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Identification and comparative analysis of diffential gene expression in soybean leaf tissue under drought and flooding stress revealed by RNA-Seq

Wei Chen, Qiuming Yao, Gunvant B. Patil, Gaurav Agarwal, Rupesh K. Deshmukh, Li Lin, Biao Wang, Yongqin Wang, Silvas J. Prince, Li Song, Dong Xu, Younqiang C. An, Babu Valliyodan, Rajeev K. Varshney, Henry T. Nguyen
Frontiers in plant science 2016 v.7 pp. 1044
Glycine max, agricultural economics, biochemical pathways, cell walls, chlorophyll, crop yield, drought, flooded conditions, gene expression, gene expression regulation, genes, leaves, photosynthesis, sequence analysis, soybeans, starch, sugar content, transcription factors, transcriptome, water stress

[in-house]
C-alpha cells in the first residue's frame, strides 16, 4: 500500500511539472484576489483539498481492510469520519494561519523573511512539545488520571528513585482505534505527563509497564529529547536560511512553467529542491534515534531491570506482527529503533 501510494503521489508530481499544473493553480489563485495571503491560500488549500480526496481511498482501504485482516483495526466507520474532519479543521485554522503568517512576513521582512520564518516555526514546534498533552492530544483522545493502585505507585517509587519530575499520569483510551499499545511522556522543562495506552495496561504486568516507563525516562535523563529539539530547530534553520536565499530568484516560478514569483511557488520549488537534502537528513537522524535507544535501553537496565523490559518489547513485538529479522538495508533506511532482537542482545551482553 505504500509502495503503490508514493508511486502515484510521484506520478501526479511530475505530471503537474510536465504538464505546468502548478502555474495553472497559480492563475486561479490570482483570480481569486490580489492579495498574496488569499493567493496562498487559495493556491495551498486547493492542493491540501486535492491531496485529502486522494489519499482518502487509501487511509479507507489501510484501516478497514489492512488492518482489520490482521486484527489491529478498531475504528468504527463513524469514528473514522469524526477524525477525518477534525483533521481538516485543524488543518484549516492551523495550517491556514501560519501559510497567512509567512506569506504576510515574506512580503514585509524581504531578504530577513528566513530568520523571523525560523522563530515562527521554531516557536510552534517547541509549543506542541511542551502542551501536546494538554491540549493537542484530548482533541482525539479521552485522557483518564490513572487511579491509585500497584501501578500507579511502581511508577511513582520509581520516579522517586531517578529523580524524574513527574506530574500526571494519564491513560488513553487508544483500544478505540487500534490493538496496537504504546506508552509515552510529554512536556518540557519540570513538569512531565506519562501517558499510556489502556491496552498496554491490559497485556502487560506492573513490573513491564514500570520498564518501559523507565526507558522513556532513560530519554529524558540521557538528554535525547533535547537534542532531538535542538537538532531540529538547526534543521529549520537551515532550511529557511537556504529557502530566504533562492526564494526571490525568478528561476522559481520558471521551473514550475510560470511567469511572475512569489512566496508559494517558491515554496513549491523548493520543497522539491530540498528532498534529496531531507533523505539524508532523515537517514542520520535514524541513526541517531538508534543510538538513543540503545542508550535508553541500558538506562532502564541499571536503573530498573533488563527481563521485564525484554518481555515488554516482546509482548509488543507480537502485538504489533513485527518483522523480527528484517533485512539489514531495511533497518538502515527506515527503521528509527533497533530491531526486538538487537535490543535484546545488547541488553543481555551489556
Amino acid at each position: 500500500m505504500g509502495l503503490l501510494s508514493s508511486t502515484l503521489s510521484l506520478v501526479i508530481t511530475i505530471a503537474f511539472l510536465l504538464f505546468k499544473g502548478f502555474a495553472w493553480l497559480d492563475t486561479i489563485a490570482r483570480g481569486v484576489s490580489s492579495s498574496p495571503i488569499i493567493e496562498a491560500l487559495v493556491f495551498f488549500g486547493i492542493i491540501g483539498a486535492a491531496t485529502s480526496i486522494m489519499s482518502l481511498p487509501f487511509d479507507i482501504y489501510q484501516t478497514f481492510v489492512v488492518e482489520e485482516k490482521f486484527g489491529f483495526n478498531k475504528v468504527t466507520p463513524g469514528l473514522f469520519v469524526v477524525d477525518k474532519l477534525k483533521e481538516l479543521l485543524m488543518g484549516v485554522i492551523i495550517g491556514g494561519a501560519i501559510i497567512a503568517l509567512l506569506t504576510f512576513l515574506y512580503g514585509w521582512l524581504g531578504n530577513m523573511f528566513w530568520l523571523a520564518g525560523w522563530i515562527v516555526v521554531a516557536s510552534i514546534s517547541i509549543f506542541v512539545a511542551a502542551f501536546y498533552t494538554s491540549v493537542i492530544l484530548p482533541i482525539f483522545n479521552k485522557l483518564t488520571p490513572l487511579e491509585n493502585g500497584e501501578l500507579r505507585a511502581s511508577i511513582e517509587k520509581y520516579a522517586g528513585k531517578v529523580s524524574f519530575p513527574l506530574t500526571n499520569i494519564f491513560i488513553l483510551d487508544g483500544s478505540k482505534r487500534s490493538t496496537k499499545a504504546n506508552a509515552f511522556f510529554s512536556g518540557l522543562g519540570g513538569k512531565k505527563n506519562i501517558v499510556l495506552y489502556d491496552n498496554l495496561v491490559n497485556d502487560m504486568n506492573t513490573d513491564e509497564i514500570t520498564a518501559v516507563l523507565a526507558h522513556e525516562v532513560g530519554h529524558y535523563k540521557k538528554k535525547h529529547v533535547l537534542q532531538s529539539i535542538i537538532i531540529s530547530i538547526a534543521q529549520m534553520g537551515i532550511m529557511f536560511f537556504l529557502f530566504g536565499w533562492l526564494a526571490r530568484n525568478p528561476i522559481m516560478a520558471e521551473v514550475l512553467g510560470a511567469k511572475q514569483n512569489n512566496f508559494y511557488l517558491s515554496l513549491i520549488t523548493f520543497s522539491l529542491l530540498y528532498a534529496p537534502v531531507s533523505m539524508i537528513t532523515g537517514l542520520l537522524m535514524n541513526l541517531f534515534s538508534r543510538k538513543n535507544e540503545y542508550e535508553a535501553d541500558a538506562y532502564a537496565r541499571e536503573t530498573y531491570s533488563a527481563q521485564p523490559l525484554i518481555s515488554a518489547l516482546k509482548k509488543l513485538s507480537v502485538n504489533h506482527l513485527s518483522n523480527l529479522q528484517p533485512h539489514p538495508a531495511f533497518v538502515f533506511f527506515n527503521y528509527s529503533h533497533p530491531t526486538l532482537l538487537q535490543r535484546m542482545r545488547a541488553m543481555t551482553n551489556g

Soybean is the second largest crop in the US. Its yield directly impacts US agricultural economics. Drought and flooding are two major causes for soybean yield loss. To better understand their underlying molecular regulatory mechanisms, we sequenced the transcriptomes of soybean grown in drought and flooding conditions. A total of 2,769 and 3,589 genes were differentially regulated by drought and flooding treatments, respectively. We observed that a number of bHLH, ERF, MYB, NAC, and WRKY transcription factor genes were highly regulated by drought and flooding treatments, suggesting their potential role in regulating soybean response to drought and flooding. The genes in photosynthesis and chlorophyll synthesis were preferentially down-regulated by both stresses, and suggesting a possibility that these extreme stress conditions may reduce plant metabolic activities, and therefore potentially prolong their survival in their stress condition. Interestingly, a number of genes in the cell wall synthesis pathway were up-regulated under drought stress, but down-regulated under flooding stress. Genes in starch and sugar metabolic pathways were also preferentially regulated by the stress treatments. Changes of cell wall precursors and starch/sugar content are both likely to serve as adaptive mechanisms for soybean survival under stress conditions.